David Tennant is fine – pretty much on autopilot, but the script calls for nothing more.  It's not his fault he has to go against his character.  (Although he could have said "Oi, that goes against my character."  What are they gonna do?  Fire him?)  Michelle Ryan does what she can with Christina, which means making her more irritatingly cocksure.  Their conversations, which make up the bulk of the episode, are invariably dead weight.  The guys on the bus are an interchangeable lot; I yearned for the days when a marginally more interesting bus-load of people wanted to kill the Doctor.  (At least they had different opinions.)  Still, one of them gets to drop the He Will Knock Four Times prophecy, which is transparently the only reason a psychic person is involved.  Let's see, what else?  Despite the bad joke, I quite liked the Tritovores.  Shame they're dead.

Back on Earth, UNIT's Captain Magambo (a nice presence in Turn Left) converses with a scientist named Malcolm, also the Doctor's biggest fan.  Cue obvious Doctor Who fan allusions, and the frantic flailing of Lee Evans – and yet, I quite like Malcolm, too.  I like that he measures things in "Malcolms" and "Bernards".  He's not too much of a piss-take (it's no worse than the Tritovores or what's going on with the Doctor this week), and he briefly gets to show the Doctor up without becoming too much of a Mary Sue.  His subplot lacks a sense of urgency, but that may be down to the direction.  He's ordered to close the wormhole, trapping the Doctor on San Helios, and he won't do it until the Doctor gets back.  All very laudable, except when a London bus very noticeably appears via the wormhole, solving the problem, neither Malcolm nor Magambo seems to notice.  The Doctor has to phone and tell him.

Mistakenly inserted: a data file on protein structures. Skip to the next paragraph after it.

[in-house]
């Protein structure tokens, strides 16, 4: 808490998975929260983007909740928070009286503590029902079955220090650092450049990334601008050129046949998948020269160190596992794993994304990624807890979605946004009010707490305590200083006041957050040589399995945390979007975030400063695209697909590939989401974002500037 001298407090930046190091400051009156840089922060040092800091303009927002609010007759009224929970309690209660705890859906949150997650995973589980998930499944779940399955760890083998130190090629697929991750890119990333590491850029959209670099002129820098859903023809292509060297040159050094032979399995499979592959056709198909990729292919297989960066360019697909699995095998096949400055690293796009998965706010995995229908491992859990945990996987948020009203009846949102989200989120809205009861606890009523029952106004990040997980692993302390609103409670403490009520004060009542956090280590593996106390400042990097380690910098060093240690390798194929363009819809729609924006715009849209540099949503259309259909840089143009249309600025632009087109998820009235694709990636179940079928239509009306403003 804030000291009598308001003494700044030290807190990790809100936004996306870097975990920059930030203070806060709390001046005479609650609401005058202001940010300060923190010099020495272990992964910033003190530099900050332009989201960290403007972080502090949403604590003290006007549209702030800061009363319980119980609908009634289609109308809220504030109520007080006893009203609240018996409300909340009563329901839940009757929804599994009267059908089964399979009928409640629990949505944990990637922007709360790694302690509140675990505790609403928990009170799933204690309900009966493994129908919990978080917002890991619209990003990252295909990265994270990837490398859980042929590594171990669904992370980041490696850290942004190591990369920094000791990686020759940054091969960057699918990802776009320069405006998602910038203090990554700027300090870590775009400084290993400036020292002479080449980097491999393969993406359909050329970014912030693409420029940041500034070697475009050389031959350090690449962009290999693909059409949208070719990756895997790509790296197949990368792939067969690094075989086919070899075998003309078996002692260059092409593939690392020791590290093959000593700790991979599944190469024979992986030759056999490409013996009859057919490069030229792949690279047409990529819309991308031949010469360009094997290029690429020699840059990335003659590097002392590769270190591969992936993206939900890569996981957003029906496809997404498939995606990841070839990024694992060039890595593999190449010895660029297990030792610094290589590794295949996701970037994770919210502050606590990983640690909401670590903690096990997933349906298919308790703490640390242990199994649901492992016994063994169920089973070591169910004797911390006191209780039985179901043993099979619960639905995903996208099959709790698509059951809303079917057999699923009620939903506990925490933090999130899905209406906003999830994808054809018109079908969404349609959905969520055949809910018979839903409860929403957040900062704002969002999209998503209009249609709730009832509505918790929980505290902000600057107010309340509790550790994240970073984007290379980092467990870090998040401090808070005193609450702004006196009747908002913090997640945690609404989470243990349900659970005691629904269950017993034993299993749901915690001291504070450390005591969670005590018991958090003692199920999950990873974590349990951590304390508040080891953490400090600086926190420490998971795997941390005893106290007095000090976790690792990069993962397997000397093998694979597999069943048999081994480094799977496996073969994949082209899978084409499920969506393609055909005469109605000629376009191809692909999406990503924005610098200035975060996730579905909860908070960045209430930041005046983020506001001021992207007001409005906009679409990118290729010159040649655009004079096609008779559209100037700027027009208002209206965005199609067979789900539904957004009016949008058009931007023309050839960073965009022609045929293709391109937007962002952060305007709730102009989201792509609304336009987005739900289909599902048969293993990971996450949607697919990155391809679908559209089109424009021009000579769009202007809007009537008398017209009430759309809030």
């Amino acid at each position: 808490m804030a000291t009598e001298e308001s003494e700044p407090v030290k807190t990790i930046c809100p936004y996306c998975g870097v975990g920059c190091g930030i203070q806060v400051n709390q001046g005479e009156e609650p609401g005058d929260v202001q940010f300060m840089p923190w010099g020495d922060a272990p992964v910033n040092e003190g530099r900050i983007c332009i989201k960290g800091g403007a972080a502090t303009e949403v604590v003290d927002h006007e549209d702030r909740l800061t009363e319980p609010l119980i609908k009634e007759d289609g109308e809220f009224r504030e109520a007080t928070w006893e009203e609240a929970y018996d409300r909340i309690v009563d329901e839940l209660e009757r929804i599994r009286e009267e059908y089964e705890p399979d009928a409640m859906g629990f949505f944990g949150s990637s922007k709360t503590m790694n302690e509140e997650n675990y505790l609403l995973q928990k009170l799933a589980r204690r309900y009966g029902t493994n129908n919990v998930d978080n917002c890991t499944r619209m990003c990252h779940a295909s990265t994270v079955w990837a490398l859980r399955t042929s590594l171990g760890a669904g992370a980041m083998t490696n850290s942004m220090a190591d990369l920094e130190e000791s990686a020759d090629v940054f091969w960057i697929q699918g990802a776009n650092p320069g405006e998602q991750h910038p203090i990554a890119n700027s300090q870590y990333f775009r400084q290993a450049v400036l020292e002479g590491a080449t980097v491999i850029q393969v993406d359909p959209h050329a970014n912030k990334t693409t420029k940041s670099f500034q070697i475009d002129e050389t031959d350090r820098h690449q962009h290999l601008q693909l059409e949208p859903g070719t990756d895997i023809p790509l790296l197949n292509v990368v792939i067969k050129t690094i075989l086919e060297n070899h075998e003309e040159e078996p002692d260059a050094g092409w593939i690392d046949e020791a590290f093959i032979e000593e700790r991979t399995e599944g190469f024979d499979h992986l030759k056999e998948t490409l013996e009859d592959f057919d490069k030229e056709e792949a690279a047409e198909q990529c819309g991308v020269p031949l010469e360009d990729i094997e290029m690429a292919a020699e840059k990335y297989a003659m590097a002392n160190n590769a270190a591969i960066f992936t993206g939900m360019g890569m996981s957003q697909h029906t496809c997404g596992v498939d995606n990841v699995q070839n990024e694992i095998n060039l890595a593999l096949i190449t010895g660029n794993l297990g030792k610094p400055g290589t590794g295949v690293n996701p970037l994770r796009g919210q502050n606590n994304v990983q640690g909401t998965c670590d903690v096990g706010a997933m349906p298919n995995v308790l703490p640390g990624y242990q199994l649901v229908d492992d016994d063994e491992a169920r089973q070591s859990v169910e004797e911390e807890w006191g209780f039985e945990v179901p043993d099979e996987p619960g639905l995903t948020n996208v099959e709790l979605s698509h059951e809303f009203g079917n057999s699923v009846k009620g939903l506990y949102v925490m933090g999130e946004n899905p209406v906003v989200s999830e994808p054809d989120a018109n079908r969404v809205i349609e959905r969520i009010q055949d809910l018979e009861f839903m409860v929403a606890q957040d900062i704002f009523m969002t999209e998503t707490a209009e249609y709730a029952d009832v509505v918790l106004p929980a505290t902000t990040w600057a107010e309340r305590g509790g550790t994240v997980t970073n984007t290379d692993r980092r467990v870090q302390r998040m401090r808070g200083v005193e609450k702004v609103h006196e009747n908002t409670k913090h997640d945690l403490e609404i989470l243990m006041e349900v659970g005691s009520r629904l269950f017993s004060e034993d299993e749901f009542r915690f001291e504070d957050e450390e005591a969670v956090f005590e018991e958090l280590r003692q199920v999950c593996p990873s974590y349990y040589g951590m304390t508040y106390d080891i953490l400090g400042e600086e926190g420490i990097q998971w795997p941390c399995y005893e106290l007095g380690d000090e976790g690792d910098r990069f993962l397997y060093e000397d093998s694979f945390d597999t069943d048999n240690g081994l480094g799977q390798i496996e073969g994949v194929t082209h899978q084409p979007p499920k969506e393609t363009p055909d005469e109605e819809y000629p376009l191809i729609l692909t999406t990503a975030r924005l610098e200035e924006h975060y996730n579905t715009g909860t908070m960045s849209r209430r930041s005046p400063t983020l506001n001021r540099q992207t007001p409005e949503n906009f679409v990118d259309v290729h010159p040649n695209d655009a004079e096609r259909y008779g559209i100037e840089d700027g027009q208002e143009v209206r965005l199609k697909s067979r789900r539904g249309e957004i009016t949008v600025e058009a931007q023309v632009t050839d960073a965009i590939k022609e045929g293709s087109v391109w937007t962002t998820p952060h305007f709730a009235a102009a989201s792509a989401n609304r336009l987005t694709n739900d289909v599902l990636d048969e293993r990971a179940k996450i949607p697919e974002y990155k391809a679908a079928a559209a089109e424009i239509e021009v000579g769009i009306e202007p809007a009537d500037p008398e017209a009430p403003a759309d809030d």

Planet Of The Dead makes me wonder if the term "Special" should really be applied to every out-of-series episode that happens to run longer than 45 minutes.  Aside from the fact that this incredibly dull, rather stupid story somehow made it to the screen rather than any number of others, there is nothing special about it.

1 comment:

  1. Does the oyster card sensor have a mind in order to be psychically duped then?